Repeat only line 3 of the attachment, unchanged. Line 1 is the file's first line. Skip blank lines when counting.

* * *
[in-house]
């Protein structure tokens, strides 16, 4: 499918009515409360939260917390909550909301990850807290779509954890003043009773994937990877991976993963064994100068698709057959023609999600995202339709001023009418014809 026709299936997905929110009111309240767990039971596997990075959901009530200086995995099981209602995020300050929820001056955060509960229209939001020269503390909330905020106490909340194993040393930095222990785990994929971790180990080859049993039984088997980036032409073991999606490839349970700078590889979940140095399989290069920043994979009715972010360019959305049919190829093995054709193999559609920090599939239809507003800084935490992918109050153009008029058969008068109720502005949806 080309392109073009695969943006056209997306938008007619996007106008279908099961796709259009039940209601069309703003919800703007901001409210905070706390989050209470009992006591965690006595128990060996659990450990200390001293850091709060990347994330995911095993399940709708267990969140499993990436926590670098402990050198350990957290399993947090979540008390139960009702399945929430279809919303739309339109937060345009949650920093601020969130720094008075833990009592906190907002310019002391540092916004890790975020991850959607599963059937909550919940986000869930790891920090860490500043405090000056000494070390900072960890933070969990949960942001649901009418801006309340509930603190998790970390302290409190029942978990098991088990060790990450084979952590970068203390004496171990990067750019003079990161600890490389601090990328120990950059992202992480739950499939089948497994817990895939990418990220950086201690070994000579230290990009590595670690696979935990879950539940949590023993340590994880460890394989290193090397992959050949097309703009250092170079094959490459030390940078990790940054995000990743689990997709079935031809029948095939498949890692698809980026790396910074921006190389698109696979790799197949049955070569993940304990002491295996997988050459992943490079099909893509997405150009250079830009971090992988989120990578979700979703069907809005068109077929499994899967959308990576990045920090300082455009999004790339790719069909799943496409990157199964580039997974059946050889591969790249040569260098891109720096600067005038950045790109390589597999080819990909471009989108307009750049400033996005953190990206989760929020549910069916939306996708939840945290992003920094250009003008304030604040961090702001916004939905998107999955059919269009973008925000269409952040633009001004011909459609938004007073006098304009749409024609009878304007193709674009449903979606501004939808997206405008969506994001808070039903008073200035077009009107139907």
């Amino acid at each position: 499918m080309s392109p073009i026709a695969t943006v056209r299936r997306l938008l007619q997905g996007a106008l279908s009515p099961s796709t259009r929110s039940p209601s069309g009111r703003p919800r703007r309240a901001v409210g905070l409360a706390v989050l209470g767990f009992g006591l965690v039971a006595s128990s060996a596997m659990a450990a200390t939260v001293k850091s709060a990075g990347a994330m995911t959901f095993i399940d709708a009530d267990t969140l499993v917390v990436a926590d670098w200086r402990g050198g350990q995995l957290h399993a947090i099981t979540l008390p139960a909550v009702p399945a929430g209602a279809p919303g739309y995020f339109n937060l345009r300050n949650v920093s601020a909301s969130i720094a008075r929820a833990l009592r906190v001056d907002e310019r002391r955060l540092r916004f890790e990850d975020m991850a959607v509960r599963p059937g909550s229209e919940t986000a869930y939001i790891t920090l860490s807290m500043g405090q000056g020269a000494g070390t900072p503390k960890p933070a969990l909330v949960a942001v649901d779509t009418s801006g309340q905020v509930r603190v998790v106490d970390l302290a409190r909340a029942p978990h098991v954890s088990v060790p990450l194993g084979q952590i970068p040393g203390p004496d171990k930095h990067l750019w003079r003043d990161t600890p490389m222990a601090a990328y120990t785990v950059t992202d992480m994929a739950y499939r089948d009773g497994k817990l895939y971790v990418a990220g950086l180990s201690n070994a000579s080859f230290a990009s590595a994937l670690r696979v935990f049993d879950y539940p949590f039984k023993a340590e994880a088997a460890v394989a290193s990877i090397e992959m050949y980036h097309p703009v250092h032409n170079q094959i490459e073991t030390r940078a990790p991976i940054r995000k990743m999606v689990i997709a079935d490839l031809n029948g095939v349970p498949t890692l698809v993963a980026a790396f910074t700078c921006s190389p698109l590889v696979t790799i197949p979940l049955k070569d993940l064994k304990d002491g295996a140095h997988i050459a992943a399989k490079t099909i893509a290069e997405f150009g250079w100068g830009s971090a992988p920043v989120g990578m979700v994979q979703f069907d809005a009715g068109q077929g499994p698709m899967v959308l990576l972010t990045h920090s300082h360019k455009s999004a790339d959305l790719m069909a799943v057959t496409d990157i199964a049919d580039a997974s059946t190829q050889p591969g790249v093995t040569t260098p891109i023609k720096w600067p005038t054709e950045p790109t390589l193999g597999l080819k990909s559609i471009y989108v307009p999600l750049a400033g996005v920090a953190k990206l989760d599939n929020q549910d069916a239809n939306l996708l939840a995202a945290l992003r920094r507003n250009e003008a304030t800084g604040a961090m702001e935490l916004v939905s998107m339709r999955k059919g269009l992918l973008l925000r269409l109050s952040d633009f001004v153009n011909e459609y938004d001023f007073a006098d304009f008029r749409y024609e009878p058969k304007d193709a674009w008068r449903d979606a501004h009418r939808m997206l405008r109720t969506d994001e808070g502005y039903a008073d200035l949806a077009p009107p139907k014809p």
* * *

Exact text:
């Amino acid at each position: 499918m080309s392109p073009i026709a695969t943006v056209r299936r997306l938008l007619q997905g996007a106008l279908s009515p099961s796709t259009r929110s039940p209601s069309g009111r703003p919800r703007r309240a901001v409210g905070l409360a706390v989050l209470g767990f009992g006591l965690v039971a006595s128990s060996a596997m659990a450990a200390t939260v001293k850091s709060a990075g990347a994330m995911t959901f095993i399940d709708a009530d267990t969140l499993v917390v990436a926590d670098w200086r402990g050198g350990q995995l957290h399993a947090i099981t979540l008390p139960a909550v009702p399945a929430g209602a279809p919303g739309y995020f339109n937060l345009r300050n949650v920093s601020a909301s969130i720094a008075r929820a833990l009592r906190v001056d907002e310019r002391r955060l540092r916004f890790e990850d975020m991850a959607v509960r599963p059937g909550s229209e919940t986000a869930y939001i790891t920090l860490s807290m500043g405090q000056g020269a000494g070390t900072p503390k960890p933070a969990l909330v949960a942001v649901d779509t009418s801006g309340q905020v509930r603190v998790v106490d970390l302290a409190r909340a029942p978990h098991v954890s088990v060790p990450l194993g084979q952590i970068p040393g203390p004496d171990k930095h990067l750019w003079r003043d990161t600890p490389m222990a601090a990328y120990t785990v950059t992202d992480m994929a739950y499939r089948d009773g497994k817990l895939y971790v990418a990220g950086l180990s201690n070994a000579s080859f230290a990009s590595a994937l670690r696979v935990f049993d879950y539940p949590f039984k023993a340590e994880a088997a460890v394989a290193s990877i090397e992959m050949y980036h097309p703009v250092h032409n170079q094959i490459e073991t030390r940078a990790p991976i940054r995000k990743m999606v689990i997709a079935d490839l031809n029948g095939v349970p498949t890692l698809v993963a980026a790396f910074t700078c921006s190389p698109l590889v696979t790799i197949p979940l049955k070569d993940l064994k304990d002491g295996a140095h997988i050459a992943a399989k490079t099909i893509a290069e997405f150009g250079w100068g830009s971090a992988p920043v989120g990578m979700v994979q979703f069907d809005a009715g068109q077929g499994p698709m899967v959308l990576l972010t990045h920090s300082h360019k455009s999004a790339d959305l790719m069909a799943v057959t496409d990157i199964a049919d580039a997974s059946t190829q050889p591969g790249v093995t040569t260098p891109i023609k720096w600067p005038t054709e950045p790109t390589l193999g597999l080819k990909s559609i471009y989108v307009p999600l750049a400033g996005v920090a953190k990206l989760d599939n929020q549910d069916a239809n939306l996708l939840a995202a945290l992003r920094r507003n250009e003008a304030t800084g604040a961090m702001e935490l916004v939905s998107m339709r999955k059919g269009l992918l973008l925000r269409l109050s952040d633009f001004v153009n011909e459609y938004d001023f007073a006098d304009f008029r749409y024609e009878p058969k304007d193709a674009w008068r449903d979606a501004h009418r939808m997206l405008r109720t969506d994001e808070g502005y039903a008073d200035l949806a077009p009107p139907k014809p």